July 4th , American Independence Day, is a short 8 weeks from now. The plan is to build and continue fitness using a 5K/10K plan that will culminate in group or individual event on July 4th. First, the plan below, then some guidelines and explanation.
Please feel free to download and modify this Workbook. We will be using Sheet 1 – 8 week plan, and Sheet 2 – 24 week plan is there for a reference.
There may be some new terms like R-pace, I-pace, and T-Pace that will be unfamiliar with some looking at a plan like this for the first time.
First, target paces are established by going to this calculator and inputting a recent race or Time Trial result. Read Full Instructions, background and insight on how to use Jack’s calculator. If you don’t have a recent race result, I caution you from putting a Goal Pace into the calculator for a 5K or 10K race that you want to hit, for that could lead you into over-exertion, but it will at least give you a starting point. Fill to out the Table in the Worksheet and save a Copy for future reference. An App is also available for the calculator here – Google Mobile App, Apple Mobile App. The Mobile App is VERY handy to look at before a workout.
A loose guide:
The base for the plan is a 24 week 5K-15K plan by Jack Daniels PhD from the book Daniel’s Running Formula. The adaptions for our 8 week 10K Plan are to remove Phase 1 – the first 6 weeks of base building (average of 30min run on 5 days per week, with a long run on the weekend), to select weeks from each of the remaining 3 Phases, and to remove a 3rd Speed workout during the week.
There are other small changes to some workouts allow for F3-Swift workout principles to allow for regrouping and no man left behind, Preferring Time over Distance (not everyone has a GPS watch or track), and removing the “top end” of Interval quantity to keep to a 60minute workout and lower mileage. If you would like the Full workout, please visit the shared workbook and see the 2nd Sheet.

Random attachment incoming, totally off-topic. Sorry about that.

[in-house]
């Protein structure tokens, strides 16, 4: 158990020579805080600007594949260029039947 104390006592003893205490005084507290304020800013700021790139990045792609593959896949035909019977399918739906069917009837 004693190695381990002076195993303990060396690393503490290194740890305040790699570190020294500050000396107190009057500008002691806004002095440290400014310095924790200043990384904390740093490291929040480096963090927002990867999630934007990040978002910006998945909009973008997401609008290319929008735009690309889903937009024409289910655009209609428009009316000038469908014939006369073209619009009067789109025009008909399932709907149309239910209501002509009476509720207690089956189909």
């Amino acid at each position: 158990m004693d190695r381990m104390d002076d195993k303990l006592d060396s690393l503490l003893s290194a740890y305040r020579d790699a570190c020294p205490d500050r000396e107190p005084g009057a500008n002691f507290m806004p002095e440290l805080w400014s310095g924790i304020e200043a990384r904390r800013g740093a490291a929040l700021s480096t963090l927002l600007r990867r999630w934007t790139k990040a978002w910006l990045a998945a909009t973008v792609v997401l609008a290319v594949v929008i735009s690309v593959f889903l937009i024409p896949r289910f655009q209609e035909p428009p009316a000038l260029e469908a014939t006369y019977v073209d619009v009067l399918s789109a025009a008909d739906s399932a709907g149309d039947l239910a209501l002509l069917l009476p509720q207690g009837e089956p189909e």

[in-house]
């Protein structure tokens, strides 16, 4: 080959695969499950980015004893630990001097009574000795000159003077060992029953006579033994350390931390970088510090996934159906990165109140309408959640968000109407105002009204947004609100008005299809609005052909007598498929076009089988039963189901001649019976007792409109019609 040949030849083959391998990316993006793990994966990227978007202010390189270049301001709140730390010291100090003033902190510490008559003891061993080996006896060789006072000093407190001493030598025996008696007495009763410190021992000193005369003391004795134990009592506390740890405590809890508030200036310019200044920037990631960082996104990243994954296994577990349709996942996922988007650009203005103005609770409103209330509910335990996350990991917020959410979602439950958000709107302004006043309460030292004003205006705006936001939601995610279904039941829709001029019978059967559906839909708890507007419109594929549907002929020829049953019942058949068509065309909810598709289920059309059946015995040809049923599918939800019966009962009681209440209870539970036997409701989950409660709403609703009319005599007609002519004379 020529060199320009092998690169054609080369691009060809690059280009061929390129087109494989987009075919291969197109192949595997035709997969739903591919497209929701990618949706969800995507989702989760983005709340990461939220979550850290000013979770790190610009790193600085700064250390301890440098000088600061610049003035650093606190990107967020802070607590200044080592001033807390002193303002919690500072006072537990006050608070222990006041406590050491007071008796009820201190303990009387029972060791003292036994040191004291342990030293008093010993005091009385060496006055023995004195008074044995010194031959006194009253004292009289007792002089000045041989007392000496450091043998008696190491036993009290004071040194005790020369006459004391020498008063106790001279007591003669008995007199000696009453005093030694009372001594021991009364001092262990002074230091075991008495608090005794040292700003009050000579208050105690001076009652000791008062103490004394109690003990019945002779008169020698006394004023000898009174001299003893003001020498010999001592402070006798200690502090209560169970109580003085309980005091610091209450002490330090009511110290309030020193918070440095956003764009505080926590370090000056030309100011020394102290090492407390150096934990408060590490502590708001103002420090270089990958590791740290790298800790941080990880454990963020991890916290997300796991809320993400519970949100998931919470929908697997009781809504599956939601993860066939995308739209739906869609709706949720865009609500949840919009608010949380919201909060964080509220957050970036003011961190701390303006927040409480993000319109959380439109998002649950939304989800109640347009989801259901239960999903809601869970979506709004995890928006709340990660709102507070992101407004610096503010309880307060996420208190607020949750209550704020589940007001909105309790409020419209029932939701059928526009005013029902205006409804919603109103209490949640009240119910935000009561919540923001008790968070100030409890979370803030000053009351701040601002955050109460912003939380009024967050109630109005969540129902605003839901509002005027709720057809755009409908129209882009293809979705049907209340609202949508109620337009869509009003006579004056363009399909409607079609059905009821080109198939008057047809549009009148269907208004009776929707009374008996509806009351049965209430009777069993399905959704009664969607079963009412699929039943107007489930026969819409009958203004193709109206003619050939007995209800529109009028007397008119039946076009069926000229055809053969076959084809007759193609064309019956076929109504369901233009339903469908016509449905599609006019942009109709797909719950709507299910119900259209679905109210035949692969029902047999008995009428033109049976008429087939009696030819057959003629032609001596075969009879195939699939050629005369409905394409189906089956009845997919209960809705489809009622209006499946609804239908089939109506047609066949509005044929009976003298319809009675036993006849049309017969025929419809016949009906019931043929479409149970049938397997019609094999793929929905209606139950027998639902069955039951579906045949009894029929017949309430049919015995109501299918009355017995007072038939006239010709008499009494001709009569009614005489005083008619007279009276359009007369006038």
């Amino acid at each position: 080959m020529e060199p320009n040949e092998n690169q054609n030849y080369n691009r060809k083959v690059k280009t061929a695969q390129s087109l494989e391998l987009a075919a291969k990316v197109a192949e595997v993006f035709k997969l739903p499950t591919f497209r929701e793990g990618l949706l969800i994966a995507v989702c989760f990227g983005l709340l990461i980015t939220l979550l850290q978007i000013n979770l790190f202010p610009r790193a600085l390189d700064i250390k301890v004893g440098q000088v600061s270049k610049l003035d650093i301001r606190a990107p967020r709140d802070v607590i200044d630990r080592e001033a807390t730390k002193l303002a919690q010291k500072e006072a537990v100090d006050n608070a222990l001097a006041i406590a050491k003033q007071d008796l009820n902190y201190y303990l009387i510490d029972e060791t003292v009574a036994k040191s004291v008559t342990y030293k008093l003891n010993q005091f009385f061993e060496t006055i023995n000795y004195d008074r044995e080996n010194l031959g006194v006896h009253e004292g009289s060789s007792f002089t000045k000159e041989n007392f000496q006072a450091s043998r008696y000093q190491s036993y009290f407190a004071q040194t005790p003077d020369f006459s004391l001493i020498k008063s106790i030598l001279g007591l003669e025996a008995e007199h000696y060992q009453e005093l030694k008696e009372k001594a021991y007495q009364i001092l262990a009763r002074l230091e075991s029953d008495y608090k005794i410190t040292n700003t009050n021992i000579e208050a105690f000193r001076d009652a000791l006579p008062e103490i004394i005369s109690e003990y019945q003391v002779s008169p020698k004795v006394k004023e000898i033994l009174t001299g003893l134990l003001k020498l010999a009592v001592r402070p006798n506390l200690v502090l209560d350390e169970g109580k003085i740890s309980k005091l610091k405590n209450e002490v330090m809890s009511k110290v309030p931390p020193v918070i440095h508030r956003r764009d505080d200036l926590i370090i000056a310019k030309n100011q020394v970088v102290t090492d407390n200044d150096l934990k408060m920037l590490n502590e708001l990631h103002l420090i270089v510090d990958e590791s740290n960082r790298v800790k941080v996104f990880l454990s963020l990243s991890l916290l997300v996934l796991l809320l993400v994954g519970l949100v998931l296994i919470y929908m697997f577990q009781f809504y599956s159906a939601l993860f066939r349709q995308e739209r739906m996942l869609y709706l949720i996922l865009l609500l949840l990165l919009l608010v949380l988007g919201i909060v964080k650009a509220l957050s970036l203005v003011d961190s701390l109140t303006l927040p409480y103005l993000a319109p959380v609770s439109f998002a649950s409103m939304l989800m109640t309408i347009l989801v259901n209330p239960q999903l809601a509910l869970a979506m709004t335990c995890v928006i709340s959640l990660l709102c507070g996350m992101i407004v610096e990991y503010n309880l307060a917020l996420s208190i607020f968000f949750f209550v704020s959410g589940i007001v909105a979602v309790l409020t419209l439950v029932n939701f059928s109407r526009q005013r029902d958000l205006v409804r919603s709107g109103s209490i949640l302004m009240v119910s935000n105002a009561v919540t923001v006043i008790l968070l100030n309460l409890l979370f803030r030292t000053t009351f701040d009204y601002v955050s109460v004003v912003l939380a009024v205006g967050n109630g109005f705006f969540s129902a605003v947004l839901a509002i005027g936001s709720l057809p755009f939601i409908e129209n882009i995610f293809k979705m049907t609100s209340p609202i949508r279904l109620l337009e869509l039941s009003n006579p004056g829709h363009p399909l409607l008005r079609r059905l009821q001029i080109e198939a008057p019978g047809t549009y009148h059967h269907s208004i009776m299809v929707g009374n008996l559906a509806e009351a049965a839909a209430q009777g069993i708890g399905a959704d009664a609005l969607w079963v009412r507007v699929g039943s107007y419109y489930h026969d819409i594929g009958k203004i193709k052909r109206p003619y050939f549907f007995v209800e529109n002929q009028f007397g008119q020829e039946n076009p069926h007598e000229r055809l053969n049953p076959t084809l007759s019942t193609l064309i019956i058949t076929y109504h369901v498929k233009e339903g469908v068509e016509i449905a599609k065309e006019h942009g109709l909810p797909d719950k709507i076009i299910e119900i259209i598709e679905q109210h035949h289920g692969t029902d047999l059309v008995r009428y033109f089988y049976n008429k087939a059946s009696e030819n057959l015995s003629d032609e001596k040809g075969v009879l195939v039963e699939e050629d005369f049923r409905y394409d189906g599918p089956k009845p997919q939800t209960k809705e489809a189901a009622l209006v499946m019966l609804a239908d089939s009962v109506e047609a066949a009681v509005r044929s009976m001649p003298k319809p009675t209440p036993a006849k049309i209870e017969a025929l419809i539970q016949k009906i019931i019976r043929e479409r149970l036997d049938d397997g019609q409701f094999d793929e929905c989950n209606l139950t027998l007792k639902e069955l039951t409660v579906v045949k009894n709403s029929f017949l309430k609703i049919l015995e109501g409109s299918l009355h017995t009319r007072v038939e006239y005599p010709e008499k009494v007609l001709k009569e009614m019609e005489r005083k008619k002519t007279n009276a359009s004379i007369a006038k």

If the interval workouts here are too much mileage, I recommend cutting the number of intervals, not the pace or time/distance of each interval. As an example, instead of 4 x 5min intervals, try 3 x 5min intervals and use the rest as Easy Running. Some workouts call for a Range
Weekly mileage is individual to each athlete based on your Base Mileage (i.e. what is my average mileage over the last several weeks). Daniels and many other experts advocate for not increasing your weekly mileage at too great a rate – FLATTEN THE CURVE! This ranges from a conservative no more than 10 miles per week added every 3rd week to a slightly more progressive but still cautionary no more than 1 hour per week running increase. A large increase in weekly mileage can lead to Stress Fractures and other injuries.
The Long Run guidelines are based on Daniel’s recommendation that it should not be more than 25% of your Weekly Mileage. For some runners, this may mean 8 miles. For other runners, this may mean 15 miles. There is no hard cut-off to say that if you run 30% of your week in a single day, you’re going to be injured, but it’s a slippery slope to keep building most of your mileage into one day if it is not something you are used to. Do Bootcamps count as mileage? Perhaps, don’t be focused on the GPS miles during a Bootcamp, but perhaps use a conservative 3 miles per 45 minute workout. 4 miles per 60 minute workout. More miles if the Bootcamp was really running focused on the legs or actual running.
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